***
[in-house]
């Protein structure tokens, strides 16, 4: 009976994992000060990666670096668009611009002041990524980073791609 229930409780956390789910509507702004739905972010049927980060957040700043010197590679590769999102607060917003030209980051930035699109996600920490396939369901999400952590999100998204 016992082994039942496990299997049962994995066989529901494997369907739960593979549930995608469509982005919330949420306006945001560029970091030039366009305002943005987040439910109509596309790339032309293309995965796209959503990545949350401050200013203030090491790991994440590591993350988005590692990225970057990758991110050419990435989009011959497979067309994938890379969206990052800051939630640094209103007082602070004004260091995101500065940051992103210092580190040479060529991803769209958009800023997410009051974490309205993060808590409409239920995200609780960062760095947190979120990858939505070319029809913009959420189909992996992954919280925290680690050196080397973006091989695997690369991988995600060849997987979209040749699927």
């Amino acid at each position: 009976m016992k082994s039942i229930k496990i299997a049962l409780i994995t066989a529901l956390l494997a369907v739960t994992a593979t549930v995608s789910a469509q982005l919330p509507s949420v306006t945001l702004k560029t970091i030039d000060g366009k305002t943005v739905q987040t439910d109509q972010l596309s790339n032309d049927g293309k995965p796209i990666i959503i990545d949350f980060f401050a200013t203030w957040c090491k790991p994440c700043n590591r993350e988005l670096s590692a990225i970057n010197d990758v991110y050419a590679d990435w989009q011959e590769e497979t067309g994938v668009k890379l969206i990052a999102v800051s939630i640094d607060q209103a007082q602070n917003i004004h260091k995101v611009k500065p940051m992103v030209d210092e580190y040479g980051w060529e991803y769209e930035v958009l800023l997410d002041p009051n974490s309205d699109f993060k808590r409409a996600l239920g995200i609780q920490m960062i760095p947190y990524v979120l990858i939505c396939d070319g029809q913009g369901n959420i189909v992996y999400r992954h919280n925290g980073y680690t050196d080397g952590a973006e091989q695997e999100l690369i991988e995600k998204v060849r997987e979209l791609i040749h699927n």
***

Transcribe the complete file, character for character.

[in-house]
């Protein structure tokens, strides 16, 4: 009976994992000060990666670096668009611009002041990524980073791609 229930409780956390789910509507702004739905972010049927980060957040700043010197590679590769999102607060917003030209980051930035699109996600920490396939369901999400952590999100998204 016992082994039942496990299997049962994995066989529901494997369907739960593979549930995608469509982005919330949420306006945001560029970091030039366009305002943005987040439910109509596309790339032309293309995965796209959503990545949350401050200013203030090491790991994440590591993350988005590692990225970057990758991110050419990435989009011959497979067309994938890379969206990052800051939630640094209103007082602070004004260091995101500065940051992103210092580190040479060529991803769209958009800023997410009051974490309205993060808590409409239920995200609780960062760095947190979120990858939505070319029809913009959420189909992996992954919280925290680690050196080397973006091989695997690369991988995600060849997987979209040749699927």
């Amino acid at each position: 009976m016992k082994s039942i229930k496990i299997a049962l409780i994995t066989a529901l956390l494997a369907v739960t994992a593979t549930v995608s789910a469509q982005l919330p509507s949420v306006t945001l702004k560029t970091i030039d000060g366009k305002t943005v739905q987040t439910d109509q972010l596309s790339n032309d049927g293309k995965p796209i990666i959503i990545d949350f980060f401050a200013t203030w957040c090491k790991p994440c700043n590591r993350e988005l670096s590692a990225i970057n010197d990758v991110y050419a590679d990435w989009q011959e590769e497979t067309g994938v668009k890379l969206i990052a999102v800051s939630i640094d607060q209103a007082q602070n917003i004004h260091k995101v611009k500065p940051m992103v030209d210092e580190y040479g980051w060529e991803y769209e930035v958009l800023l997410d002041p009051n974490s309205d699109f993060k808590r409409a996600l239920g995200i609780q920490m960062i760095p947190y990524v979120l990858i939505c396939d070319g029809q913009g369901n959420i189909v992996y999400r992954h919280n925290g980073y680690t050196d080397g952590a973006e091989q695997e999100l690369i991988e995600k998204v060849r997987e979209l791609i040749h699927n």